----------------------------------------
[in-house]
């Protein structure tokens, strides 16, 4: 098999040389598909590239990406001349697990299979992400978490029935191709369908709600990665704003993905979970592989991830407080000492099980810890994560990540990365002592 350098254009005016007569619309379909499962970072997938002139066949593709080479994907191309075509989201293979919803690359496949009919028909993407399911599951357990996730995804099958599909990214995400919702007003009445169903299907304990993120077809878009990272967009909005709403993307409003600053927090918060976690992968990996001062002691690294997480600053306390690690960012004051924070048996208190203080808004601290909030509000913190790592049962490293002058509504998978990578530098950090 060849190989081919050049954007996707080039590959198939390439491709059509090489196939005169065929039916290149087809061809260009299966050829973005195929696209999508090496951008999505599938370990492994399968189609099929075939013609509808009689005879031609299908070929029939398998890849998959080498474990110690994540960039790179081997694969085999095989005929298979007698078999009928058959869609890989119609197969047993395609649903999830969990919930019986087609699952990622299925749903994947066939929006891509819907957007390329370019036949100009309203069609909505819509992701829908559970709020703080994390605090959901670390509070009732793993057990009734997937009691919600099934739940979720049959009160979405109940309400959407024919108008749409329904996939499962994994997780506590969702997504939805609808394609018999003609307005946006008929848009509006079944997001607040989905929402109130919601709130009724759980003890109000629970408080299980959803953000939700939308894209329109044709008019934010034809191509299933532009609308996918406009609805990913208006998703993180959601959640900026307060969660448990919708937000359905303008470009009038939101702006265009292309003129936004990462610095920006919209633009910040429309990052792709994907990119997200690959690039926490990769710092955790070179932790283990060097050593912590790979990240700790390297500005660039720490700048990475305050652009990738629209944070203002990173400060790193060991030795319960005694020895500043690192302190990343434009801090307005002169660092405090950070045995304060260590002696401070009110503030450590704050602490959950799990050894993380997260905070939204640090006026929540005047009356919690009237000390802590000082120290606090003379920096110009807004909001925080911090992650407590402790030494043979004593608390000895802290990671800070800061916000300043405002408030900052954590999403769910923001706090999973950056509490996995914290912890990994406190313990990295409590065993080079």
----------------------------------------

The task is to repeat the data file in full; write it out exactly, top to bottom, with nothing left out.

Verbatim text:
[in-house]
């Protein structure tokens, strides 16, 4: 098999040389598909590239990406001349697990299979992400978490029935191709369908709600990665704003993905979970592989991830407080000492099980810890994560990540990365002592 350098254009005016007569619309379909499962970072997938002139066949593709080479994907191309075509989201293979919803690359496949009919028909993407399911599951357990996730995804099958599909990214995400919702007003009445169903299907304990993120077809878009990272967009909005709403993307409003600053927090918060976690992968990996001062002691690294997480600053306390690690960012004051924070048996208190203080808004601290909030509000913190790592049962490293002058509504998978990578530098950090 060849190989081919050049954007996707080039590959198939390439491709059509090489196939005169065929039916290149087809061809260009299966050829973005195929696209999508090496951008999505599938370990492994399968189609099929075939013609509808009689005879031609299908070929029939398998890849998959080498474990110690994540960039790179081997694969085999095989005929298979007698078999009928058959869609890989119609197969047993395609649903999830969990919930019986087609699952990622299925749903994947066939929006891509819907957007390329370019036949100009309203069609909505819509992701829908559970709020703080994390605090959901670390509070009732793993057990009734997937009691919600099934739940979720049959009160979405109940309400959407024919108008749409329904996939499962994994997780506590969702997504939805609808394609018999003609307005946006008929848009509006079944997001607040989905929402109130919601709130009724759980003890109000629970408080299980959803953000939700939308894209329109044709008019934010034809191509299933532009609308996918406009609805990913208006998703993180959601959640900026307060969660448990919708937000359905303008470009009038939101702006265009292309003129936004990462610095920006919209633009910040429309990052792709994907990119997200690959690039926490990769710092955790070179932790283990060097050593912590790979990240700790390297500005660039720490700048990475305050652009990738629209944070203002990173400060790193060991030795319960005694020895500043690192302190990343434009801090307005002169660092405090950070045995304060260590002696401070009110503030450590704050602490959950799990050894993380997260905070939204640090006026929540005047009356919690009237000390802590000082120290606090003379920096110009807004909001925080911090992650407590402790030494043979004593608390000895802290990671800070800061916000300043405002408030900052954590999403769910923001706090999973950056509490996995914290912890990994406190313990990295409590065993080079």